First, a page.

Friday, June 26, 2015

"Rabbi, when camest thou hither?" - Imperial Shinto Rites

Around Tokyo

Imperial Shinto Rites

One interest thing about Japan: Shinto rites practiced by the Emperor in the Imperial Palace, Tokyo, 30 times or so per year.

For this purpose, a shinto shrine, consisting of three wooden buildings, is installed in the Palace.  The Emperor usually wears traditional clothes when he performs this sacred duty.

Interestingly, the Empress, born in a normal (though very rich) family without an inherent linkage to the imperial shinto but raised in Catholic environments, is said to be very devout in supporting the Emperor for shinto rites.

The Emperor in Rites in Shrine in the Imperial Palace

The Emperor at Official Work

For example, in coldness of winter, the emperor sits and prays in a sacred room for an hour or more without heating during his religious performance.  It is accompanied by physical pains.  As the Emperor is now so old, some rituals might be simplified, but he insists to carry it on.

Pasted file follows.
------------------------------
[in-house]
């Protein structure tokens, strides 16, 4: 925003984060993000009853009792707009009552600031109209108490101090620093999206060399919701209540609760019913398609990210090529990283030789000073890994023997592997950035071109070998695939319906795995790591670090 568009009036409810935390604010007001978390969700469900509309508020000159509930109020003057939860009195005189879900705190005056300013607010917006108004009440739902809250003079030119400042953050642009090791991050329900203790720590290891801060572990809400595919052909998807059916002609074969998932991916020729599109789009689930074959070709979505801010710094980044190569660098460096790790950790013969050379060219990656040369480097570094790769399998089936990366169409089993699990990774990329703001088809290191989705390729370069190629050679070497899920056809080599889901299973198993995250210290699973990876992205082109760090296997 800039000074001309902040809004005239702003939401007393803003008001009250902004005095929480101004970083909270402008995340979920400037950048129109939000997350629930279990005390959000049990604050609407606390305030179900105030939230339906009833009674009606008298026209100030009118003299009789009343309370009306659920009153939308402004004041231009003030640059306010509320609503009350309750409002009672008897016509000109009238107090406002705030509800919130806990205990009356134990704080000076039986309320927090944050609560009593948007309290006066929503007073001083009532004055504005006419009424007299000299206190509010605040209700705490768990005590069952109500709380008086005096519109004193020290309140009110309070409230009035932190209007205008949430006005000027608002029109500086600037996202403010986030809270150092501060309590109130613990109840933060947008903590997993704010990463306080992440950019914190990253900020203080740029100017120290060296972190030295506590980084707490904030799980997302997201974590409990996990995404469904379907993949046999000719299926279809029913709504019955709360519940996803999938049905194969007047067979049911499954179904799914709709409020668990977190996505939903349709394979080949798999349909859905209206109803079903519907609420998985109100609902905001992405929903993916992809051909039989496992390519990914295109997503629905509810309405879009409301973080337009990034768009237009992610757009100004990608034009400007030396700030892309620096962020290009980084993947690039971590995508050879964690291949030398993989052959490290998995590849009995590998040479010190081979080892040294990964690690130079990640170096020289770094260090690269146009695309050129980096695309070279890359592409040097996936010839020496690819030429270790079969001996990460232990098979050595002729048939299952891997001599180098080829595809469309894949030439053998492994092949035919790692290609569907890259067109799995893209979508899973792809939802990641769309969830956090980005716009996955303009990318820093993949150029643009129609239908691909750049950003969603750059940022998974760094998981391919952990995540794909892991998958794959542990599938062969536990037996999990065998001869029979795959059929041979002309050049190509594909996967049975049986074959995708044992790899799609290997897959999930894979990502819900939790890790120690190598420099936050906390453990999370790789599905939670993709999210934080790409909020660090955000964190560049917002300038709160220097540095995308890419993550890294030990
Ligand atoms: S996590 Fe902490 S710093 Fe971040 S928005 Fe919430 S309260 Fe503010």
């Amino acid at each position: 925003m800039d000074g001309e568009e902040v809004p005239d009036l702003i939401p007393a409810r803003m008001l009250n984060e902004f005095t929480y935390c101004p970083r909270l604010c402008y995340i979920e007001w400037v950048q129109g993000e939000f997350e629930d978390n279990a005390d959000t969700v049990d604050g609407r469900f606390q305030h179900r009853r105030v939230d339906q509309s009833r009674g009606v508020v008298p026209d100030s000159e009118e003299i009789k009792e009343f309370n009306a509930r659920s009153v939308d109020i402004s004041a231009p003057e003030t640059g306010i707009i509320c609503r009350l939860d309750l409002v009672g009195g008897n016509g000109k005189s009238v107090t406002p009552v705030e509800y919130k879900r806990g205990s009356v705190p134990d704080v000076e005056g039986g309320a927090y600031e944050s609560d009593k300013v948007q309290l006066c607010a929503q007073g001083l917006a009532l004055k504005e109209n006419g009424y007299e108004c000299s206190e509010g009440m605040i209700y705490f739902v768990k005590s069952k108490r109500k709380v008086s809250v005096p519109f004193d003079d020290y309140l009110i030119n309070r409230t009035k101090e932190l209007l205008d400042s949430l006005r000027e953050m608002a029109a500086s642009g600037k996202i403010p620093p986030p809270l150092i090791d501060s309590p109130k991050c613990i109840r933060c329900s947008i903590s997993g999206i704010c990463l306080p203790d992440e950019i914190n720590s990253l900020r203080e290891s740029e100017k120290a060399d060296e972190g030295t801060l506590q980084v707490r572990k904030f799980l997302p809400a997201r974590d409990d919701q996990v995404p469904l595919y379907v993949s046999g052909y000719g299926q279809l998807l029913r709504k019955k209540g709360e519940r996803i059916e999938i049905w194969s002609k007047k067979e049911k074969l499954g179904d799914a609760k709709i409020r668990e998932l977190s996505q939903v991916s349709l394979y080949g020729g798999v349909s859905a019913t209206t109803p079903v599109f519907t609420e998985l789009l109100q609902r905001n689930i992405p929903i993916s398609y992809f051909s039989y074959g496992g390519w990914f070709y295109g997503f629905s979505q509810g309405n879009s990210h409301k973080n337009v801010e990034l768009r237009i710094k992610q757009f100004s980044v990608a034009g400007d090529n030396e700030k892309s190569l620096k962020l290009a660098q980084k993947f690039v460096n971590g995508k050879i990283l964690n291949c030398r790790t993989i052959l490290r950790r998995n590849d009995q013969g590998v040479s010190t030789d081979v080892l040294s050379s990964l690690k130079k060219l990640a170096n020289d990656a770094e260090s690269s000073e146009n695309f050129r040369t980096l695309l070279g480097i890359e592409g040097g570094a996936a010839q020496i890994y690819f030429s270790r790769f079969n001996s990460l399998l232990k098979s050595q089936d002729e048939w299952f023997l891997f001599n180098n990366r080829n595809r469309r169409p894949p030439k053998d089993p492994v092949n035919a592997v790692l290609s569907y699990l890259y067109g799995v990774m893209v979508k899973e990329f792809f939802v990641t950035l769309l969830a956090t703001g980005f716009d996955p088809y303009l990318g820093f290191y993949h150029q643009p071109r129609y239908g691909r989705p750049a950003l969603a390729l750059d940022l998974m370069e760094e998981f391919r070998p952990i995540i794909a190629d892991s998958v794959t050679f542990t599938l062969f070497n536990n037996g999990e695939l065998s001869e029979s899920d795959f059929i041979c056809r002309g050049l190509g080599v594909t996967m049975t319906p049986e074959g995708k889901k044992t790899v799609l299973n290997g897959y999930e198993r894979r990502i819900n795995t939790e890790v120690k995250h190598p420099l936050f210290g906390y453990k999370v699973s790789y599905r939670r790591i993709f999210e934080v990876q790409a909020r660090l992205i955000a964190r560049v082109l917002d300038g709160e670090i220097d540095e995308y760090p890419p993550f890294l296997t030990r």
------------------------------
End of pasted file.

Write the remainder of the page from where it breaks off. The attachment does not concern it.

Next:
The point at issue is if you don't perform sincere and strict religious rituals 30 times or more yearly in Japan, you cannot be respected by the general public as much as the Emperor.

In China and Korea, their Presidents are not linked with any traditional religious authority.

Japan represents East Asia.

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Joh 6:25 And when they had found him on the other side of the sea, they said unto him, Rabbi, when camest thou hither?
Joh 6:26 Jesus answered them and said, Verily, verily, I say unto you, Ye seek me, not because ye saw the miracles, but because ye did eat of the loaves, and were filled.